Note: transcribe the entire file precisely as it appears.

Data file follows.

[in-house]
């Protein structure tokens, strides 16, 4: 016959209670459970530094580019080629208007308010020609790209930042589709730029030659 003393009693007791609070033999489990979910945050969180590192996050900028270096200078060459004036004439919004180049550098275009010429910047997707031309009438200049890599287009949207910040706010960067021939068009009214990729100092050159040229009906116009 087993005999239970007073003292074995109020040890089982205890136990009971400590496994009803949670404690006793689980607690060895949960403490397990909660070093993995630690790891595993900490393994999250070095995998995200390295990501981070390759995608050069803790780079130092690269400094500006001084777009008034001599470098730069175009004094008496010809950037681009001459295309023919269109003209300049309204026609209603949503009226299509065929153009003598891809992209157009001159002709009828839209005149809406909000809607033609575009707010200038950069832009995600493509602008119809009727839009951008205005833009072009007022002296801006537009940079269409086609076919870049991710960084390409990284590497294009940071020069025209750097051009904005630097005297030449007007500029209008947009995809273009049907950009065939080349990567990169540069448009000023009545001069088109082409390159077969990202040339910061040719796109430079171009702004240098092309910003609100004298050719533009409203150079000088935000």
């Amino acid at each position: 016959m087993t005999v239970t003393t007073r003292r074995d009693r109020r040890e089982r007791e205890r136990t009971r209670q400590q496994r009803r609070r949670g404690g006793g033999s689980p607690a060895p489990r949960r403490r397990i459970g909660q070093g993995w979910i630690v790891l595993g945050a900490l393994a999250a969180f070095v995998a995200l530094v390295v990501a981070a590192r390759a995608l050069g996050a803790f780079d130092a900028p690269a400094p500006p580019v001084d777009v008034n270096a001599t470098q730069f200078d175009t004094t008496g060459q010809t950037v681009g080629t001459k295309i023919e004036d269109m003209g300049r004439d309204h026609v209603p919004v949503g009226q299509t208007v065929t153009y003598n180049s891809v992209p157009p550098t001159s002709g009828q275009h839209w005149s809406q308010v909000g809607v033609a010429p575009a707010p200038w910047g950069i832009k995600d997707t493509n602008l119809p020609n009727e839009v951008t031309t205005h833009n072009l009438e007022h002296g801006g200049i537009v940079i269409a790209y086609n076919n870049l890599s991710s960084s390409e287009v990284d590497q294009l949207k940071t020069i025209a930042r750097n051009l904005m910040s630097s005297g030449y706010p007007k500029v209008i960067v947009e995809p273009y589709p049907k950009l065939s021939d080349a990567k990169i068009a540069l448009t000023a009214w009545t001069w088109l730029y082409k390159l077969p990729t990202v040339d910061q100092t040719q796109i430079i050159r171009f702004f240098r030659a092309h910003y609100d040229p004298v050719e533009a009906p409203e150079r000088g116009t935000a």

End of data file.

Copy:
[in-house]
């Protein structure tokens, strides 16, 4: 016959209670459970530094580019080629208007308010020609790209930042589709730029030659 003393009693007791609070033999489990979910945050969180590192996050900028270096200078060459004036004439919004180049550098275009010429910047997707031309009438200049890599287009949207910040706010960067021939068009009214990729100092050159040229009906116009 087993005999239970007073003292074995109020040890089982205890136990009971400590496994009803949670404690006793689980607690060895949960403490397990909660070093993995630690790891595993900490393994999250070095995998995200390295990501981070390759995608050069803790780079130092690269400094500006001084777009008034001599470098730069175009004094008496010809950037681009001459295309023919269109003209300049309204026609209603949503009226299509065929153009003598891809992209157009001159002709009828839209005149809406909000809607033609575009707010200038950069832009995600493509602008119809009727839009951008205005833009072009007022002296801006537009940079269409086609076919870049991710960084390409990284590497294009940071020069025209750097051009904005630097005297030449007007500029209008947009995809273009049907950009065939080349990567990169540069448009000023009545001069088109082409390159077969990202040339910061040719796109430079171009702004240098092309910003609100004298050719533009409203150079000088935000």
């Amino acid at each position: 016959m087993t005999v239970t003393t007073r003292r074995d009693r109020r040890e089982r007791e205890r136990t009971r209670q400590q496994r009803r609070r949670g404690g006793g033999s689980p607690a060895p489990r949960r403490r397990i459970g909660q070093g993995w979910i630690v790891l595993g945050a900490l393994a999250a969180f070095v995998a995200l530094v390295v990501a981070a590192r390759a995608l050069g996050a803790f780079d130092a900028p690269a400094p500006p580019v001084d777009v008034n270096a001599t470098q730069f200078d175009t004094t008496g060459q010809t950037v681009g080629t001459k295309i023919e004036d269109m003209g300049r004439d309204h026609v209603p919004v949503g009226q299509t208007v065929t153009y003598n180049s891809v992209p157009p550098t001159s002709g009828q275009h839209w005149s809406q308010v909000g809607v033609a010429p575009a707010p200038w910047g950069i832009k995600d997707t493509n602008l119809p020609n009727e839009v951008t031309t205005h833009n072009l009438e007022h002296g801006g200049i537009v940079i269409a790209y086609n076919n870049l890599s991710s960084s390409e287009v990284d590497q294009l949207k940071t020069i025209a930042r750097n051009l904005m910040s630097s005297g030449y706010p007007k500029v209008i960067v947009e995809p273009y589709p049907k950009l065939s021939d080349a990567k990169i068009a540069l448009t000023a009214w009545t001069w088109l730029y082409k390159l077969p990729t990202v040339d910061q100092t040719q796109i430079i050159r171009f702004f240098r030659a092309h910003y609100d040229p004298v050719e533009a009906p409203e150079r000088g116009t935000a």